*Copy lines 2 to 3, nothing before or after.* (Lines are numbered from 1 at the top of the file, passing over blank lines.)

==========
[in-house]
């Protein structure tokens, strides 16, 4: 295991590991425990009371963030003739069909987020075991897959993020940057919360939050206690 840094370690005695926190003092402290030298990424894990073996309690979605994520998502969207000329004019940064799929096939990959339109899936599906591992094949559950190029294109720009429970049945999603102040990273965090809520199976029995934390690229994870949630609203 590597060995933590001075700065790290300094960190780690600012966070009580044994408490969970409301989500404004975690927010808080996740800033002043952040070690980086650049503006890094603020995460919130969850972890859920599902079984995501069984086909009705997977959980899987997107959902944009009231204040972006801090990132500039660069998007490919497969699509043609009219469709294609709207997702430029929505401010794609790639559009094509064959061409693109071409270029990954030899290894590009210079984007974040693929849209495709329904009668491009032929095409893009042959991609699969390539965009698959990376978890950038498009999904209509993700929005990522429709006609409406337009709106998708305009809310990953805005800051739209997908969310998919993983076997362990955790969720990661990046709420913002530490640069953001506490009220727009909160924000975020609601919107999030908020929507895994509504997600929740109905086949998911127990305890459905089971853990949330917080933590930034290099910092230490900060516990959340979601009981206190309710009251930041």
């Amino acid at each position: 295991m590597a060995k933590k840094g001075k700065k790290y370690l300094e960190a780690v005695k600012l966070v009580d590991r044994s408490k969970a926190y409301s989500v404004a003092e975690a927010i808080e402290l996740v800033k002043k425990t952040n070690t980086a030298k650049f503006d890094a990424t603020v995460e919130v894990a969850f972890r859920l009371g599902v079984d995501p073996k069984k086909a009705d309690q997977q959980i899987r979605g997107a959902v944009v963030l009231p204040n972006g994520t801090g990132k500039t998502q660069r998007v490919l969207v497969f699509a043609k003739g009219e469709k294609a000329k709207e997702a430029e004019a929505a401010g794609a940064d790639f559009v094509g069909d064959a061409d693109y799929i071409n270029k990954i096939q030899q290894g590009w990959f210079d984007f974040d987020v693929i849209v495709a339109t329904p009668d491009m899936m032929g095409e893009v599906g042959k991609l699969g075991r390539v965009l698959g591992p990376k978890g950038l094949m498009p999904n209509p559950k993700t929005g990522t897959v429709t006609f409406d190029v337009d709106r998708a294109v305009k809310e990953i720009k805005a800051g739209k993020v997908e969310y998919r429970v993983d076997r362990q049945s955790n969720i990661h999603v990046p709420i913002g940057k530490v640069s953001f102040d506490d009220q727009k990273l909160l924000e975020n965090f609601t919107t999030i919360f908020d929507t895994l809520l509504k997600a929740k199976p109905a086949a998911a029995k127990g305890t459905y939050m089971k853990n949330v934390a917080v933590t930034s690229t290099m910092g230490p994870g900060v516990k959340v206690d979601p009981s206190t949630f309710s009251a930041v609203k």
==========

């Protein structure tokens, strides 16, 4: 295991590991425990009371963030003739069909987020075991897959993020940057919360939050206690 840094370690005695926190003092402290030298990424894990073996309690979605994520998502969207000329004019940064799929096939990959339109899936599906591992094949559950190029294109720009429970049945999603102040990273965090809520199976029995934390690229994870949630609203 590597060995933590001075700065790290300094960190780690600012966070009580044994408490969970409301989500404004975690927010808080996740800033002043952040070690980086650049503006890094603020995460919130969850972890859920599902079984995501069984086909009705997977959980899987997107959902944009009231204040972006801090990132500039660069998007490919497969699509043609009219469709294609709207997702430029929505401010794609790639559009094509064959061409693109071409270029990954030899290894590009210079984007974040693929849209495709329904009668491009032929095409893009042959991609699969390539965009698959990376978890950038498009999904209509993700929005990522429709006609409406337009709106998708305009809310990953805005800051739209997908969310998919993983076997362990955790969720990661990046709420913002530490640069953001506490009220727009909160924000975020609601919107999030908020929507895994509504997600929740109905086949998911127990305890459905089971853990949330917080933590930034290099910092230490900060516990959340979601009981206190309710009251930041």
């Amino acid at each position: 295991m590597a060995k933590k840094g001075k700065k790290y370690l300094e960190a780690v005695k600012l966070v009580d590991r044994s408490k969970a926190y409301s989500v404004a003092e975690a927010i808080e402290l996740v800033k002043k425990t952040n070690t980086a030298k650049f503006d890094a990424t603020v995460e919130v894990a969850f972890r859920l009371g599902v079984d995501p073996k069984k086909a009705d309690q997977q959980i899987r979605g997107a959902v944009v963030l009231p204040n972006g994520t801090g990132k500039t998502q660069r998007v490919l969207v497969f699509a043609k003739g009219e469709k294609a000329k709207e997702a430029e004019a929505a401010g794609a940064d790639f559009v094509g069909d064959a061409d693109y799929i071409n270029k990954i096939q030899q290894g590009w990959f210079d984007f974040d987020v693929i849209v495709a339109t329904p009668d491009m899936m032929g095409e893009v599906g042959k991609l699969g075991r390539v965009l698959g591992p990376k978890g950038l094949m498009p999904n209509p559950k993700t929005g990522t897959v429709t006609f409406d190029v337009d709106r998708a294109v305009k809310e990953i720009k805005a800051g739209k993020v997908e969310y998919r429970v993983d076997r362990q049945s955790n969720i990661h999603v990046p709420i913002g940057k530490v640069s953001f102040d506490d009220q727009k990273l909160l924000e975020n965090f609601t919107t999030i919360f908020d929507t895994l809520l509504k997600a929740k199976p109905a086949a998911a029995k127990g305890t459905y939050m089971k853990n949330v934390a917080v933590t930034s690229t290099m910092g230490p994870g900060v516990k959340v206690d979601p009981s206190t949630f309710s009251a930041v609203k």